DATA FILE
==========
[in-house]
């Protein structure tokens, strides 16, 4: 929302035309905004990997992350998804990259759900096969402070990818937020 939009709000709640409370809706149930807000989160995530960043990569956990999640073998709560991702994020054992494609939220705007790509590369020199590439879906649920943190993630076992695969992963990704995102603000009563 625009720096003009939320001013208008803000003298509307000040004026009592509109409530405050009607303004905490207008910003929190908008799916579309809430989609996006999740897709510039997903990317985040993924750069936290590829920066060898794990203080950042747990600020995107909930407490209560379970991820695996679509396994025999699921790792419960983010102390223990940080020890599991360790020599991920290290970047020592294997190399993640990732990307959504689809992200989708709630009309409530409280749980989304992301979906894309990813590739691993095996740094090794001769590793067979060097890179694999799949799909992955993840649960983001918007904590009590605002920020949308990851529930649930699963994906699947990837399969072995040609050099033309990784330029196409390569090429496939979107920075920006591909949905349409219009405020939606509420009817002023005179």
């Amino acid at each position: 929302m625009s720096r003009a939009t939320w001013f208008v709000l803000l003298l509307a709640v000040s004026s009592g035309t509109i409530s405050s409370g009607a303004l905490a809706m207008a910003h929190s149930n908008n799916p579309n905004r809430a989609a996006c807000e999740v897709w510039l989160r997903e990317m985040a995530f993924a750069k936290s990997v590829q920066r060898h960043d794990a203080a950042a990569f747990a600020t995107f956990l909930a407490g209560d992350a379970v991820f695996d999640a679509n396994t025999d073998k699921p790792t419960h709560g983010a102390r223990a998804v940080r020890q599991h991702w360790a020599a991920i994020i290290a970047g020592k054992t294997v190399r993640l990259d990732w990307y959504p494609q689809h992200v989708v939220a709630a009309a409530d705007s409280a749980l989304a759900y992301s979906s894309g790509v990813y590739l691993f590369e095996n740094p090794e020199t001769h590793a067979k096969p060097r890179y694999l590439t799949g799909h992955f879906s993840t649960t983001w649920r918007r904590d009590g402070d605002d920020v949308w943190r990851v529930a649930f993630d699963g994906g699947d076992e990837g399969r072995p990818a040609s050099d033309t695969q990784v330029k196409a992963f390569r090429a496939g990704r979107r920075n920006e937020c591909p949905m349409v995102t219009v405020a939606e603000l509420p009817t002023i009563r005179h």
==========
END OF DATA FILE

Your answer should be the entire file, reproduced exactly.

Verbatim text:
[in-house]
């Protein structure tokens, strides 16, 4: 929302035309905004990997992350998804990259759900096969402070990818937020 939009709000709640409370809706149930807000989160995530960043990569956990999640073998709560991702994020054992494609939220705007790509590369020199590439879906649920943190993630076992695969992963990704995102603000009563 625009720096003009939320001013208008803000003298509307000040004026009592509109409530405050009607303004905490207008910003929190908008799916579309809430989609996006999740897709510039997903990317985040993924750069936290590829920066060898794990203080950042747990600020995107909930407490209560379970991820695996679509396994025999699921790792419960983010102390223990940080020890599991360790020599991920290290970047020592294997190399993640990732990307959504689809992200989708709630009309409530409280749980989304992301979906894309990813590739691993095996740094090794001769590793067979060097890179694999799949799909992955993840649960983001918007904590009590605002920020949308990851529930649930699963994906699947990837399969072995040609050099033309990784330029196409390569090429496939979107920075920006591909949905349409219009405020939606509420009817002023005179």
């Amino acid at each position: 929302m625009s720096r003009a939009t939320w001013f208008v709000l803000l003298l509307a709640v000040s004026s009592g035309t509109i409530s405050s409370g009607a303004l905490a809706m207008a910003h929190s149930n908008n799916p579309n905004r809430a989609a996006c807000e999740v897709w510039l989160r997903e990317m985040a995530f993924a750069k936290s990997v590829q920066r060898h960043d794990a203080a950042a990569f747990a600020t995107f956990l909930a407490g209560d992350a379970v991820f695996d999640a679509n396994t025999d073998k699921p790792t419960h709560g983010a102390r223990a998804v940080r020890q599991h991702w360790a020599a991920i994020i290290a970047g020592k054992t294997v190399r993640l990259d990732w990307y959504p494609q689809h992200v989708v939220a709630a009309a409530d705007s409280a749980l989304a759900y992301s979906s894309g790509v990813y590739l691993f590369e095996n740094p090794e020199t001769h590793a067979k096969p060097r890179y694999l590439t799949g799909h992955f879906s993840t649960t983001w649920r918007r904590d009590g402070d605002d920020v949308w943190r990851v529930a649930f993630d699963g994906g699947d076992e990837g399969r072995p990818a040609s050099d033309t695969q990784v330029k196409a992963f390569r090429a496939g990704r979107r920075n920006e937020c591909p949905m349409v995102t219009v405020a939606e603000l509420p009817t002023i009563r005179h």